Environment Minister Mary Polak, who is supposed to give a decision this fall on whether Bylaw 280 can be enacted, officially has no comment. But sources say she considers this her most difficult file, more contentious than pipelines. (Although the Mount Polley tailings-pond disaster may have boosted mining regulation to an unwelcome first place.) She’s caught between a constellation of groups — the incinerator builders, the landfill and single-stream recycling advocates, the source-separating tribe — each saying that millions of potential investment dollars and hundreds of jobs are at stake while accusing each other of lying, misrepresentation, and bad faith. (To add to the confusion, there are different alliances on each issue. Some environmental advocates are anti-landfill, pro-incinerator; others are anti-landfill, anti-incinerator. Vancouver is anti-incinerator, pro-gasification, pro-maximum recycling, pro-Bylaw 280, but also in favour of the limited use of mixed-waste recycling. The source-separation advocates are pro-Bylaw 280, anti-incinerator, anti-mixed-waste recycling.)
Progressive, Belkorp, and their band argue that Bylaw 280 is heavy-handed social engineering, that it’s going to drive up the price of garbage removal, that Metro is just trying to create a captive market for its (badly thought out) incinerator to generate the money for its bloated staff payroll, that it’s stifling capitalist creativity by not allowing companies to experiment with new ways of mechanically sorting and recycling mixed trash. “Our whole effort is going to innovation for scalable models,” says Progressive’s Loewen. “What Metro is doing is just anti-business.”
On the other side, Polak has Metro Vancouver forcefully pounding on her door. Board chair Greg Moore, the tough-talking mayor of Port Coquitlam, argues big haulers are just trying to preserve their right to keep dumping mostly unrecycled trash in the cheapest place possible. Sitting in a room at Harvest Power, he’s adamant that Metro is going to do whatever it can to enforce new ground rules so that the new recycling ecosystem can flourish.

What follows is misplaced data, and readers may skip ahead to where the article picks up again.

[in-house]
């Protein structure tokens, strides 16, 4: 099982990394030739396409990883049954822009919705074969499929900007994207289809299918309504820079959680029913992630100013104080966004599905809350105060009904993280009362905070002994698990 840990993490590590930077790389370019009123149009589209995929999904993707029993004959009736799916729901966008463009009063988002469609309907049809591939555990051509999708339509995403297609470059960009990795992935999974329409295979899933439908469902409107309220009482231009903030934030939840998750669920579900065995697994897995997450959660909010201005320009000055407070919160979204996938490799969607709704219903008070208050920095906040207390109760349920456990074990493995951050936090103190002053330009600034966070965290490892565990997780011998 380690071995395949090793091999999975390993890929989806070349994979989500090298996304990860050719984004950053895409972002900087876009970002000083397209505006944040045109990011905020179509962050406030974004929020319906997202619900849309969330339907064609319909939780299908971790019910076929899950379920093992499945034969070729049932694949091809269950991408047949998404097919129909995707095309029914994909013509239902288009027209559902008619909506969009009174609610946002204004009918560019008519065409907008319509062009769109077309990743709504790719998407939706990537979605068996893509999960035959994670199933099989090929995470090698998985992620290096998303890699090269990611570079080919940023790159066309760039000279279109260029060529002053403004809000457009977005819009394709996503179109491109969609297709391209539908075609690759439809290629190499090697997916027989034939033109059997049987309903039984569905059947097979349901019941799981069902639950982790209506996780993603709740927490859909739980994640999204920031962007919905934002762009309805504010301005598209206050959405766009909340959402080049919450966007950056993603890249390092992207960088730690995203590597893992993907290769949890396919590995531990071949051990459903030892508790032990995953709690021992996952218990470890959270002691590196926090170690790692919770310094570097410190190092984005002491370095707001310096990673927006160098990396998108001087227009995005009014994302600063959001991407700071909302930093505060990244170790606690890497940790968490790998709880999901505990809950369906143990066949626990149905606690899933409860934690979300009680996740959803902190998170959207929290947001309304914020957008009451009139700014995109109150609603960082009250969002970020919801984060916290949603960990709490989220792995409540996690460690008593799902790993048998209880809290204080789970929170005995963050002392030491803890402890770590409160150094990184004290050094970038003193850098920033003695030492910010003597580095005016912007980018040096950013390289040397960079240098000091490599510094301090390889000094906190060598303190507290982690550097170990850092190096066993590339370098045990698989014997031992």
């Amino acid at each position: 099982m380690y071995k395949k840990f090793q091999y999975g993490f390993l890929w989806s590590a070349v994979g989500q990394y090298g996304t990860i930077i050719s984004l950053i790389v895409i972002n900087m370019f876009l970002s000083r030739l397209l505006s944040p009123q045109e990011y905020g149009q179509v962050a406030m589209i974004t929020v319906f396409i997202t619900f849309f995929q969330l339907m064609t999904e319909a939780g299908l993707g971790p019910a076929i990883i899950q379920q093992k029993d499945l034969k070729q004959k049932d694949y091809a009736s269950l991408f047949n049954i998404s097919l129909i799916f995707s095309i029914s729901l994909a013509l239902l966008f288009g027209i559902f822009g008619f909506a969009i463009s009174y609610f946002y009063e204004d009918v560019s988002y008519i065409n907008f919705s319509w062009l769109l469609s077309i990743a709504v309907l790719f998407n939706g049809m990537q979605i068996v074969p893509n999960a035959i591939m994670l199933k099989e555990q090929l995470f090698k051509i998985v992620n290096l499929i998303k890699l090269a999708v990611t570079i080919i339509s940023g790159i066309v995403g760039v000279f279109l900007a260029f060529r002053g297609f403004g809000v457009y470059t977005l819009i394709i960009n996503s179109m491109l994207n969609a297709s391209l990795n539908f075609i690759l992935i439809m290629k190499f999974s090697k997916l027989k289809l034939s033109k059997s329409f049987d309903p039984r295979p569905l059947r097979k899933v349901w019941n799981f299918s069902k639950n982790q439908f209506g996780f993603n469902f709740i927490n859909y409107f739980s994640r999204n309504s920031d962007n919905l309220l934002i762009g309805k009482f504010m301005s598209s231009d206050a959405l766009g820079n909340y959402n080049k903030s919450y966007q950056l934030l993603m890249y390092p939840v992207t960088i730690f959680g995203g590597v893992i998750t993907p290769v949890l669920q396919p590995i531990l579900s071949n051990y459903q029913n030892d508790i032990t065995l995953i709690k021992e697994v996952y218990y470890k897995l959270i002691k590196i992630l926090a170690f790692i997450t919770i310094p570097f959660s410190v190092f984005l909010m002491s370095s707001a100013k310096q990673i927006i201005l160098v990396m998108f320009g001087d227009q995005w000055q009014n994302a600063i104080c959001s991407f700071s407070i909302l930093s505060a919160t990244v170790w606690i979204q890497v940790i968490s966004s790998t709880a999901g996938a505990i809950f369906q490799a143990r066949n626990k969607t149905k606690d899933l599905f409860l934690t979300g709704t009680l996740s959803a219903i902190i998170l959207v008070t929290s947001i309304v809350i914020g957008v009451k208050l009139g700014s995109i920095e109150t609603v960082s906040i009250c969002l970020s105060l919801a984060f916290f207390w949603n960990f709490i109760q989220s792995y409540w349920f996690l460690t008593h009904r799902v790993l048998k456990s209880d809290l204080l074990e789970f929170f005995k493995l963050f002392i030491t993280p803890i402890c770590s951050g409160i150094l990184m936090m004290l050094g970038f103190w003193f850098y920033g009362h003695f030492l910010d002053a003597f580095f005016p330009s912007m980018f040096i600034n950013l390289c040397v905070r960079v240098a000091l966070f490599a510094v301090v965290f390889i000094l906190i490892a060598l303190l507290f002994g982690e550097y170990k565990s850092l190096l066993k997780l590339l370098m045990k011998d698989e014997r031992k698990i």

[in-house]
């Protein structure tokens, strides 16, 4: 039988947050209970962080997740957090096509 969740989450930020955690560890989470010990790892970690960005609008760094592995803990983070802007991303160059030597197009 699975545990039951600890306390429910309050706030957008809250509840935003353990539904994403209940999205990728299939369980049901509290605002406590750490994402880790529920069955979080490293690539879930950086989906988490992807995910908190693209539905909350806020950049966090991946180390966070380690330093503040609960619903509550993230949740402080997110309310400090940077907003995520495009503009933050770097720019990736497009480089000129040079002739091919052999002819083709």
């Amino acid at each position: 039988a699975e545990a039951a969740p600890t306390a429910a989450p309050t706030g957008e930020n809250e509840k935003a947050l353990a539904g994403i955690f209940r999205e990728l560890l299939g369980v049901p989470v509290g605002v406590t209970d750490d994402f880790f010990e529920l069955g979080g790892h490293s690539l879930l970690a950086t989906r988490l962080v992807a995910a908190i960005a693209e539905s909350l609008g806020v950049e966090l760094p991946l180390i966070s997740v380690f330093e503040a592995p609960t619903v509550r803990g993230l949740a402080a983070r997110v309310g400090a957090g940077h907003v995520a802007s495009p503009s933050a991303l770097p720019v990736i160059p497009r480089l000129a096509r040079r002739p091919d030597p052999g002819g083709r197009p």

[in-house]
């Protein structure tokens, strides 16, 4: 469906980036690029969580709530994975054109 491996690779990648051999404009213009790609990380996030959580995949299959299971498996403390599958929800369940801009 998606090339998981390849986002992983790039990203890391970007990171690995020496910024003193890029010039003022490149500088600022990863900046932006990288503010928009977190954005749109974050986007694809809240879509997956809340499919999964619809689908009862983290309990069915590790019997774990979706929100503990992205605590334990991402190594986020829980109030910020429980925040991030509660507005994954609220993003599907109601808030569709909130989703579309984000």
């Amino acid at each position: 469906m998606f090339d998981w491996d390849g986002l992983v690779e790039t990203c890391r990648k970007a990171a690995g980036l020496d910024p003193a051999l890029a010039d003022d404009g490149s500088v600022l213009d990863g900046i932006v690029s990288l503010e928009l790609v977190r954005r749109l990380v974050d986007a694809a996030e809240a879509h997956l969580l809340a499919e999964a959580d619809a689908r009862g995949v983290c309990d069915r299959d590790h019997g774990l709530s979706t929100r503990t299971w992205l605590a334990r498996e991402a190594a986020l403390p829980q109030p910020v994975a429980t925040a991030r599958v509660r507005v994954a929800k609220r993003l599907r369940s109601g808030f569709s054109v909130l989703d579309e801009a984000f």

Moore, a strapping guy faintly reminiscent of Bruce Willis, is so riled up about this particular file that he’s taken on the smallest fights. The Port Coquitlam Chamber of Commerce convinces the local Earls that it will face terrible increases for garbage hauling if Metro’s bylaw is passed? Moore has someone go talk to Earls management, showing how once the restaurant starts recycling its food scraps, its waste bill will go down. The B.C. Chamber of Commerce comes out against Bylaw 280? Moore Tweets, challenging it to reveal which chambers actually voted in favour of that stance. The big companies say Metro is just anti-business? They’re only trying to protect their profits, he says. “Follow the money. That’s what this fight is about.”